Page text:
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Gone Sailing

I don't know where the inspiration for this plan came from, but a couple weeks ago I was thinking about what I don't like about my current job, and what I might like to do instead. I thought: I don't like cold weather and snow (which will be coming to Montana soon), and I really want to work with people. In almost any job, you work with people; but I guess I mean that I want to work in a job with a lot of exposure to both co-workers and the public/customers.



My current job is very much a behind-the-scenes type job. I marshall in jets, fuel them, and basically see to the maintenance of the FBO (Fixed Base of Operation--another name for a private air terminal). I do get occasional contact with pilots and their passengers, and occasionally I even get to work WITH one of my co-workers; but, for the most part, I work alone on various tasks and rarely talk to pilots/passengers.



The weather has been beautiful this week: warm, sunny...virtually perfect. But last week was cold, rainy, and it snowed in the mountains. I feel a sense of dread about the coming winter. Some people love winter, I realize this, but I'm not one of them. Strangely enough, I grew up in Montana, amid the snow, ice, and cold, but I've never liked winter. In fact, the older I get, the less I like it.



So, anyway, I'd do almost anything to get the hell out of Montana for the winter.



Another benefit of working on a cruise ship is I'd get to travel; that, and the cruise line would pay for my plane ticket to and from the port.



On the down side, the anxiety inducing side, the schedule is pretty arduous onboard the ships. You work 7 days a week, and 10-14 hour shifts. You're on salary, so when you figure out your hourly wage it works out to pretty close to minimum wage. However, work never killed anyone, and they DO provide three meals a day, a room, uniforms, and you get to see plenty of places you'd have had to pay a lot to get to yourself. Oh, and you also don't really have many places to spend your earnings, so you can save a lot.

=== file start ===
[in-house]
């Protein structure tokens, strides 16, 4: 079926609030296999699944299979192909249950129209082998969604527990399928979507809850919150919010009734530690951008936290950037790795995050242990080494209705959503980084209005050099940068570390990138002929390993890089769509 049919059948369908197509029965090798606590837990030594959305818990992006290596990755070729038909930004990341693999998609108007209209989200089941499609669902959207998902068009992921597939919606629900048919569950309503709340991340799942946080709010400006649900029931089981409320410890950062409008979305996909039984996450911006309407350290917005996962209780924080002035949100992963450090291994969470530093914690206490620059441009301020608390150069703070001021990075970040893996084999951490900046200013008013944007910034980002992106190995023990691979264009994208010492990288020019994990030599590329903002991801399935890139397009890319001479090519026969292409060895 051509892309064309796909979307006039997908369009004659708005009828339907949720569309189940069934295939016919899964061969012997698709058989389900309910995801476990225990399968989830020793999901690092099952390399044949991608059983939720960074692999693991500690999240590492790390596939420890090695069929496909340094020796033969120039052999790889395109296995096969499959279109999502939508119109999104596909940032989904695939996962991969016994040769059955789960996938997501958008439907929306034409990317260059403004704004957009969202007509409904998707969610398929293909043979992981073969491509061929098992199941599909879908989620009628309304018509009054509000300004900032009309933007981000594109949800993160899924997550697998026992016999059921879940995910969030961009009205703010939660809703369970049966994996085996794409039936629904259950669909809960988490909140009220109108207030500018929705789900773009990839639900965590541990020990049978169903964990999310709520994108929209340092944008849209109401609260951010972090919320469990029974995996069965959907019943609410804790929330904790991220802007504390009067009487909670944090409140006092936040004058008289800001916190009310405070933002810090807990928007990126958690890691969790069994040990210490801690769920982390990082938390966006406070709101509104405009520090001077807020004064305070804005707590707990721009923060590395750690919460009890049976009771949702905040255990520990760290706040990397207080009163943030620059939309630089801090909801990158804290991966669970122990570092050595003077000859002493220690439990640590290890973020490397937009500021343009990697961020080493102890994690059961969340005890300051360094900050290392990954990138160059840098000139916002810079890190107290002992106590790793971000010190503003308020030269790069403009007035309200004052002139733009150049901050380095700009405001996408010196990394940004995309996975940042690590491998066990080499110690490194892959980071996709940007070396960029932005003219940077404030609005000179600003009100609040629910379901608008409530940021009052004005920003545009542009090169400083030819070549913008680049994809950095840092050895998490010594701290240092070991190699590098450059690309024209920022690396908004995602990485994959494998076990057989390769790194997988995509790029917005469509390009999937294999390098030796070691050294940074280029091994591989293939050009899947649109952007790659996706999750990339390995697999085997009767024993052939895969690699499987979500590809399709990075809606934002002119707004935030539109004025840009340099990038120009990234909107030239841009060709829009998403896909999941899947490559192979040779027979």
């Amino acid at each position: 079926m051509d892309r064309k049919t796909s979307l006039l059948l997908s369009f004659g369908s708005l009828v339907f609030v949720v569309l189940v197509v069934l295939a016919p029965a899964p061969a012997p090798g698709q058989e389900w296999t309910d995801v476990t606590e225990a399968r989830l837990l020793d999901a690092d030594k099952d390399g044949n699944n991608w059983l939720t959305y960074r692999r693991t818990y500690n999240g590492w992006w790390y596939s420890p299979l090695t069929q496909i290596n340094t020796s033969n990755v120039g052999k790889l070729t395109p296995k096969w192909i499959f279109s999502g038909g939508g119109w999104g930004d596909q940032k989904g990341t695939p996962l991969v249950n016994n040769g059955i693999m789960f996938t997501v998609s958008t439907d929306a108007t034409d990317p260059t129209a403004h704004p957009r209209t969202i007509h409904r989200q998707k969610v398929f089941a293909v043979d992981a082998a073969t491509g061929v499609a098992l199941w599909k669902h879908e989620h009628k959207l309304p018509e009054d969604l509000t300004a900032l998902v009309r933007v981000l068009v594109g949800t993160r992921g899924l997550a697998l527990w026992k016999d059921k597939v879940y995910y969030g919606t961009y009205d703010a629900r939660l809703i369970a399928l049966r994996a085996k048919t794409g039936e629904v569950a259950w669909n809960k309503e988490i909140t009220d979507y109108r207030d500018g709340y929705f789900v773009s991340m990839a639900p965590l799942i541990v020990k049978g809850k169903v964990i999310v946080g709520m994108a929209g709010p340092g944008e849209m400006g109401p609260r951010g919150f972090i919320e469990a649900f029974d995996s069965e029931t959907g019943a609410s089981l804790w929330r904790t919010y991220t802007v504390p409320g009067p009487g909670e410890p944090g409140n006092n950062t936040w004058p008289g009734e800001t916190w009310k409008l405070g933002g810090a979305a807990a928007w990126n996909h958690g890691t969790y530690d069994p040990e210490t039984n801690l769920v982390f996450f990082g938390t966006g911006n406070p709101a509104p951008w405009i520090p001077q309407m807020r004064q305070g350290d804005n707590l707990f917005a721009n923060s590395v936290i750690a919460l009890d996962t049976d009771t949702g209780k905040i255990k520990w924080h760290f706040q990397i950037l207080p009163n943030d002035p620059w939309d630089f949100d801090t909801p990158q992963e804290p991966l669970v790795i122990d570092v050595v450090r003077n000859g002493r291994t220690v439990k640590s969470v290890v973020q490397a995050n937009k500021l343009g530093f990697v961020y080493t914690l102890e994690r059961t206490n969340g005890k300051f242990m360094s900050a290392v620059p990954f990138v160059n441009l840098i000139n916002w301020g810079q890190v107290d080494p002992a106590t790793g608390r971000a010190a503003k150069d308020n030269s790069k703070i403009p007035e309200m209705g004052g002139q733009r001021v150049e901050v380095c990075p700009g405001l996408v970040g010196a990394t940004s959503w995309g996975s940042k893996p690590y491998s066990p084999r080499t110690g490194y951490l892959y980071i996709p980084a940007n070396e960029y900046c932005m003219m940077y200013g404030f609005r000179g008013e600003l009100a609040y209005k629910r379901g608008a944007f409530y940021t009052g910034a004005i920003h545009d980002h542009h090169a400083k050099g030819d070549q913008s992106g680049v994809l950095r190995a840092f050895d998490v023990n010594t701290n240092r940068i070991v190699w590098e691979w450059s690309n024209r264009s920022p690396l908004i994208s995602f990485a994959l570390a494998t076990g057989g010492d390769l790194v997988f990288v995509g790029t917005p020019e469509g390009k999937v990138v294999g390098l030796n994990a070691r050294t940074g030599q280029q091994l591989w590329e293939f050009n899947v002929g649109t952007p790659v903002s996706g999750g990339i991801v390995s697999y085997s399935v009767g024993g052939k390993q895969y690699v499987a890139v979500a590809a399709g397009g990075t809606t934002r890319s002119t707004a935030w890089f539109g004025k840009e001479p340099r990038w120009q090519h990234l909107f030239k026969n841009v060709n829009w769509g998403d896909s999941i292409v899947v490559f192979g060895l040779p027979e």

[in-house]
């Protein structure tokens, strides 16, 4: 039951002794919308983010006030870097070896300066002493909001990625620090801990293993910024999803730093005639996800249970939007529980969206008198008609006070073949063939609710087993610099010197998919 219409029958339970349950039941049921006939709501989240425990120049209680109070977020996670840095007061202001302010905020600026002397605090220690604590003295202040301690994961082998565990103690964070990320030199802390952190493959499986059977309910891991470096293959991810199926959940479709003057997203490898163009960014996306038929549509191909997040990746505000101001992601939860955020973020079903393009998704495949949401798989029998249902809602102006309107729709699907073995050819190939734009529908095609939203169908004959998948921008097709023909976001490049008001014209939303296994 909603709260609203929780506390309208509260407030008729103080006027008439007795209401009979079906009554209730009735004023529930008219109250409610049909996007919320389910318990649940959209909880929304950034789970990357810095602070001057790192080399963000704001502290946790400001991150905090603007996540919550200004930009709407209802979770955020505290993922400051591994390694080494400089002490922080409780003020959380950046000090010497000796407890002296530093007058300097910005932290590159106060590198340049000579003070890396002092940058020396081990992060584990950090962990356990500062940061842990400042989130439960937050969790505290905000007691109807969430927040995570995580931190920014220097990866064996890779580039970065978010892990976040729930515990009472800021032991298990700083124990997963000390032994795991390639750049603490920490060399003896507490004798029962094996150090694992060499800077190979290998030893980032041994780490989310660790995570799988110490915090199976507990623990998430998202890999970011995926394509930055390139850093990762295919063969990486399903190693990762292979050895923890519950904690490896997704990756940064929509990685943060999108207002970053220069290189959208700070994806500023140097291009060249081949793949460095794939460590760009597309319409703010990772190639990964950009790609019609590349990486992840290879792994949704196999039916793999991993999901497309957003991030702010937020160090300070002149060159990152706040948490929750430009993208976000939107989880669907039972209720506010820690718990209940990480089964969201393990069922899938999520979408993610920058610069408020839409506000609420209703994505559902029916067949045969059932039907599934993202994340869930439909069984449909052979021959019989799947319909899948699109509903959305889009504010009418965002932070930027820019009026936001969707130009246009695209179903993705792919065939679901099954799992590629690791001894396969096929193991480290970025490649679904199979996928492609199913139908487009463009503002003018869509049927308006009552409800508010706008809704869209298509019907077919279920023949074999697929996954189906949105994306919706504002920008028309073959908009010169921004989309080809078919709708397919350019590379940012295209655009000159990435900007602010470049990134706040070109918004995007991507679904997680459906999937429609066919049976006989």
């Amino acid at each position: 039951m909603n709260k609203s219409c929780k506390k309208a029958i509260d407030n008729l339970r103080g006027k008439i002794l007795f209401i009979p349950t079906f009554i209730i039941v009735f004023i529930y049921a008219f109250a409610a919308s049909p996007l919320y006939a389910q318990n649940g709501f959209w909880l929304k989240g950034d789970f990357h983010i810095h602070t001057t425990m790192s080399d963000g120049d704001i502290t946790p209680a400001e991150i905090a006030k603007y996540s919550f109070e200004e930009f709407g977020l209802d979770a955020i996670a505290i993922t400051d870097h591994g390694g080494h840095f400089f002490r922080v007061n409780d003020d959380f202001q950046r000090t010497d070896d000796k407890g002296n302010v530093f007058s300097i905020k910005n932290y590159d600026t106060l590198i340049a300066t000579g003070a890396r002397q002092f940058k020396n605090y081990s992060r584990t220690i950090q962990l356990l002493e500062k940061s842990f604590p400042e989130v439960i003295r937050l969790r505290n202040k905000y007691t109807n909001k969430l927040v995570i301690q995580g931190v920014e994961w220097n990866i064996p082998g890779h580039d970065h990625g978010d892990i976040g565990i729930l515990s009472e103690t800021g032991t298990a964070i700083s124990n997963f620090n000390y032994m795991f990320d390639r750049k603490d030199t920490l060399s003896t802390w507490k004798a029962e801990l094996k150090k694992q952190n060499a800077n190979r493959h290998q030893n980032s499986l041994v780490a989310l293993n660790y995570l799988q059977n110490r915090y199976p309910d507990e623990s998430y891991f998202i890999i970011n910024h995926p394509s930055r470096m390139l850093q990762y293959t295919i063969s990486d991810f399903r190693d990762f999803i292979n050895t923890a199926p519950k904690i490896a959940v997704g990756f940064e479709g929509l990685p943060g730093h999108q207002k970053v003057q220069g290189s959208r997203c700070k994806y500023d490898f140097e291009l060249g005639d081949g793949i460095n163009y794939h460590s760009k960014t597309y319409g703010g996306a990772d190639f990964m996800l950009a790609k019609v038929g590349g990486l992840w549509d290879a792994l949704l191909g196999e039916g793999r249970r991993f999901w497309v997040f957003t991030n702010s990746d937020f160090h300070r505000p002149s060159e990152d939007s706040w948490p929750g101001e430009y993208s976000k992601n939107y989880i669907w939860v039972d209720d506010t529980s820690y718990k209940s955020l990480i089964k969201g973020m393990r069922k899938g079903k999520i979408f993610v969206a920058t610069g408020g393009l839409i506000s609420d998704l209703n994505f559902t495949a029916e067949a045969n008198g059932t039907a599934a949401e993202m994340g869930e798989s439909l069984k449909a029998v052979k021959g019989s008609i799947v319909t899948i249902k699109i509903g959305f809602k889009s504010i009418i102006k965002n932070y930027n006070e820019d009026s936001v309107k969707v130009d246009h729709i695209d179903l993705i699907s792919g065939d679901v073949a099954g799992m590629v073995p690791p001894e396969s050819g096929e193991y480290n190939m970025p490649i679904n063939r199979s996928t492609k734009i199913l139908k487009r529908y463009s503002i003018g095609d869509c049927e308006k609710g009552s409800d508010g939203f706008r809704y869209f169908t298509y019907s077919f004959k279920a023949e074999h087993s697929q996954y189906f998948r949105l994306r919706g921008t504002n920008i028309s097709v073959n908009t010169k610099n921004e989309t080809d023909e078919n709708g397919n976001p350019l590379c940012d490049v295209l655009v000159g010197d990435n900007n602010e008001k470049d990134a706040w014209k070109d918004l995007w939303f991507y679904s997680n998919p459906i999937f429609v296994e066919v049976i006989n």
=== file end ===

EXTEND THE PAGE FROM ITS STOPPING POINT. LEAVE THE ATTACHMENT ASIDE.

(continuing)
All in all, I've decided I'm going to do it. I've already begged for Letters of Recommendation from select individuals, and the two that I've gotten so far are very persuasive. I'd be extremely surprised if I didn't get a job offer based upon the employment packet I'm putting together. In the next couple days I'll have gotten four letters of recommendation, my picture taken professionally, polished my resume, and crafted a cover letter. Then, after updating my passport to reflect my married name, I'll send out the packets to select cruise lines.



Then there's nothing to do but wait, and hope, and work at my current job. I plan to continue working there until I get a job offer from a cruise line/ship.



What do I want to do? Either work as a bar tender or barkeep, or as a waiter/server, or in the casino, or in a gift shop.



If anyone who reads this has worked on a cruise ship and has any advice for me (like which cruise ships/lines are good and which are not, what not to bring, what to bring, how to best apply, recommendations, good positions--as far as earning good money/tips and getting to go ashore, and anything else you think I should know), let me know--please!
liferiot liferiot 26-30, M 2 Responses Sep 28, 2006

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I worked on ship for 12 years, if you want to read some stories and see some photos from my time at sea, check out: http://www.cruiseshipstories.com



Hope you enjoy my experiences,



Sean

Hi, I will be applying to work on a cruise ship at the end of this month. I've been researching this for almost two years and I'm finally at a point where I can do it. I live in the Miami/Ft. Lauderdale area (a huge port) and have met a few people from it. Some of the things they've told me is 1. Royal Caribbean is supposedly one of the best (of the larger cruise lines) 2. Know exactly what you want to do. Supposedly a lot of people won't bother with you if you don't tell them exactly what it is that you want to do. 3. The best thing to apply for is something that you have experience in. Even if you're not in love with it (I've been in retail for eight years and I want out!) do what you have to do to get a job on the ship. You can test things out and shift around later 4. If you want to see the ports and travel, you'll have to get positions that don't need you around when everyone's in port (ex. the gift shop will be closed, but maids will have to say on board and clean the rooms while the guests are not in their rooms)



I hope this helps a little. A lot of it is word of mouth but in my opinion it makes sense. Good luck to you and let me know if there's anything else I can help with :)